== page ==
1. A Giving Spirit
Founder Juliette Gordon Low started her first charity called "Helping Hands" to help the poor. She recruited her cousins and neighborhood friends to sew clothes for those less fortunate.
2. Small Beginnings
The first official meeting of the group, known then as the "Girl Guides" was on March 12, 1912 in Savannah, Georgia. The meeting consisted of 18 girls.
3. A Special Namesake
Low often went by the nickname "Daisy" given to her by an uncle. Now, there's a Girl Scout membership level after her namesake for grades K-1.
4. A New Name
In 1913, Low changed the name of the organization from Girl Guides to Girl Scouts at the request of her American members.
5. The Founder
Low was the second eldest of five siblings. She was a poet and playwright and often wrote plays for her younger siblings to perform though she could never spell well. She was a world traveler, sculptor and blacksmith. You can hear more about Low's story in this video.
6. Friendly Beginnings
One main reason Low started the organization was thanks to her meeting with Sir Robert Baden Powell. Powell was a war hero and founder of the Boy Scouts. The two were introduced by a mutual friend.
7. A History of Advocacy
Low lost hearing in both her ears through two separate accidents, one occurring on her wedding day when a grain of good luck rice thrown after the ceremony lodged in her ear and later caused an infection resulting in the loss of hearing. She advocated for Girl Scouts to allow, encourage and help young girls with disabilities to be able to attain the same level of achievement within the organization. You can hear more about Low's story in this video.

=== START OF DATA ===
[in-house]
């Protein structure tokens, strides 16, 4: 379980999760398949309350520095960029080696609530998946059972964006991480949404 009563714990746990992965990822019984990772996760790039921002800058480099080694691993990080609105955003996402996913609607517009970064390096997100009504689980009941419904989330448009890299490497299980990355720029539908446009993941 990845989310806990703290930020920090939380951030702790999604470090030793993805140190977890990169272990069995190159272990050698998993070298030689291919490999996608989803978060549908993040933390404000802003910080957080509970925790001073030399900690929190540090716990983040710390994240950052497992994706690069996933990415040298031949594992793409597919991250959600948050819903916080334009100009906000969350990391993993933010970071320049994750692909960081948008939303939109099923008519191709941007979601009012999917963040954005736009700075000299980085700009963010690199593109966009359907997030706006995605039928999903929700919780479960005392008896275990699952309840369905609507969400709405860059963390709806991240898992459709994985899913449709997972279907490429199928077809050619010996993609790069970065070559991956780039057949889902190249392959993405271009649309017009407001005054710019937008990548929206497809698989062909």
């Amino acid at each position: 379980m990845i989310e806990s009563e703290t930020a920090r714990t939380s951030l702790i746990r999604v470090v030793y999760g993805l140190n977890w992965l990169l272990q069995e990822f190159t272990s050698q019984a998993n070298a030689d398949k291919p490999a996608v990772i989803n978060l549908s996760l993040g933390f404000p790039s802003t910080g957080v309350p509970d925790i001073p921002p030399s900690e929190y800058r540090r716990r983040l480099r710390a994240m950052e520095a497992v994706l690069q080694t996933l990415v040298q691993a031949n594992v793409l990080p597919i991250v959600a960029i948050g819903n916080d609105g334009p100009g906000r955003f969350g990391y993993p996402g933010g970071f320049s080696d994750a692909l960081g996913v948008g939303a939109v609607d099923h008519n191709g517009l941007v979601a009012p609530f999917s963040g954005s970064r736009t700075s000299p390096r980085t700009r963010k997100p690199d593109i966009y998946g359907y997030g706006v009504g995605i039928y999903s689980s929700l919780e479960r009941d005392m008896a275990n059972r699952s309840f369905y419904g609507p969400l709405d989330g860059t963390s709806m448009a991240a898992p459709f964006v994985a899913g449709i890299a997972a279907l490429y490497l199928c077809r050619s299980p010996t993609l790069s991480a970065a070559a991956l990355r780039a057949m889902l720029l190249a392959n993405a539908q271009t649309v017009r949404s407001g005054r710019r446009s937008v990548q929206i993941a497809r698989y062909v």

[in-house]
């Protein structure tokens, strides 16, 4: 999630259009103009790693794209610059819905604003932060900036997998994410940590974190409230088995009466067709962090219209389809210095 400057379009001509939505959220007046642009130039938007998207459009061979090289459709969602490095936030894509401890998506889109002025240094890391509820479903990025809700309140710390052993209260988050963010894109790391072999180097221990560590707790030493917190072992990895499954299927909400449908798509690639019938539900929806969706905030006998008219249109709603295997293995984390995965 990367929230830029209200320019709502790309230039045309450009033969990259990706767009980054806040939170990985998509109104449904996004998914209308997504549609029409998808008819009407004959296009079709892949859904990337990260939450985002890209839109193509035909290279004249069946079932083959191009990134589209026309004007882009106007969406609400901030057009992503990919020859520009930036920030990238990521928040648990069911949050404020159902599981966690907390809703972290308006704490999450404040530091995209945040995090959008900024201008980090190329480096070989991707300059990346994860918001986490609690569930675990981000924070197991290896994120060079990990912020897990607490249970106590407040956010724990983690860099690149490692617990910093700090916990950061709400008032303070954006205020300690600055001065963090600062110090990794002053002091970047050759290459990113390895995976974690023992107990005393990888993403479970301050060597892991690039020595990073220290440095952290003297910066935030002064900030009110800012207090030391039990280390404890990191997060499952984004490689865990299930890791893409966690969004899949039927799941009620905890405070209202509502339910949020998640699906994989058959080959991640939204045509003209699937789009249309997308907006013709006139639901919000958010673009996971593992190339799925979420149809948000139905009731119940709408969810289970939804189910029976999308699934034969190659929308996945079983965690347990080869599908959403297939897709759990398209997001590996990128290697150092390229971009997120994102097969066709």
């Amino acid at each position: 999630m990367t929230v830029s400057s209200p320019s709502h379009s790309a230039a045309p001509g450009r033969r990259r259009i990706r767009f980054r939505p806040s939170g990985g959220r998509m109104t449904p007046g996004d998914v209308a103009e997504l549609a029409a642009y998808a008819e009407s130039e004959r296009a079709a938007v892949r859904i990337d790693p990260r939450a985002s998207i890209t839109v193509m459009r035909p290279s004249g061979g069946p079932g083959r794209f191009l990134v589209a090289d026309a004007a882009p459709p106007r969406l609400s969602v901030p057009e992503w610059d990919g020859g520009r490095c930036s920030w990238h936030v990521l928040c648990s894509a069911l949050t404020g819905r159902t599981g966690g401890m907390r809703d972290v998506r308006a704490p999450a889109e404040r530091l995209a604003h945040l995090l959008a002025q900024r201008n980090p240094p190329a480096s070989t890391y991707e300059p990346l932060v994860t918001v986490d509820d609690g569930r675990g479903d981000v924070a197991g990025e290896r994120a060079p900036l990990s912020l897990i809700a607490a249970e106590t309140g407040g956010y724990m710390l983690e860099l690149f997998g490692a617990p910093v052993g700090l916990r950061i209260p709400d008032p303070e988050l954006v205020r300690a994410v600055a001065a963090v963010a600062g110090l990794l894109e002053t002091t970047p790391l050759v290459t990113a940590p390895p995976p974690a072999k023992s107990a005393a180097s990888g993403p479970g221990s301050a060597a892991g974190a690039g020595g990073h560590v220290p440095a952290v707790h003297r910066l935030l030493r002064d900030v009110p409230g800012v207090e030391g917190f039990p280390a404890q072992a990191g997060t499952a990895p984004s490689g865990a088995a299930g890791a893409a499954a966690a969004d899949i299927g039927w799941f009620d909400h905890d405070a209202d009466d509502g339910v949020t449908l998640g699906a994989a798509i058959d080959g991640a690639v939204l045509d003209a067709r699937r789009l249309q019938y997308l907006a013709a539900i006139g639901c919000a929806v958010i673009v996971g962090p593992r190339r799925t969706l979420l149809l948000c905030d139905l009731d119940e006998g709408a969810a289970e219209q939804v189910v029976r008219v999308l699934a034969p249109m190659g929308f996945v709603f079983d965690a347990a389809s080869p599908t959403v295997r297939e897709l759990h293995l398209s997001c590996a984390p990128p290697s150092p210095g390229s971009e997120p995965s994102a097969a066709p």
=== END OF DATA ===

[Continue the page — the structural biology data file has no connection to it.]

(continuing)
8. Growing Numbers
Today, there are 2.8 million Girl Scouts—2 million girl members and 800,000 adult members working primarily as volunteers.
9. A Unique Honor
Low is one of only eight women to be honored with a commemorative stamp authorized by then President Harry S. Truman.
10. Girls Gone Global
Girls at home and abroad participate in troops and groups in more than 92 countries through USA Girl Scouts Overseas and there are now 10 million girls and adults in 145 countries involved with the organization.
11. A Prankster
Low was a known prankster. When she was diagnosed with breast cancer in her later years, she made one last voyage to England to settle her affairs. A masquerade party was held on board the ship she was traveling and for Daisy’s costume, the Girl Scouts founder covered herself in a bed sheet, cut out holes for the eyes and mouth, and tied empty whisky bottle to a rope which she hung around her neck. She went as departed spirits.
12. Those Cookies
The sale of cookies as a way to finance troop activities began as early as 1917 when the Mistletoe Troop in Muskogee, Oklahoma, baked cookies and sold them in its high school cafeteria as a service project. Thin Mints were probably the favorite cookie, even back then.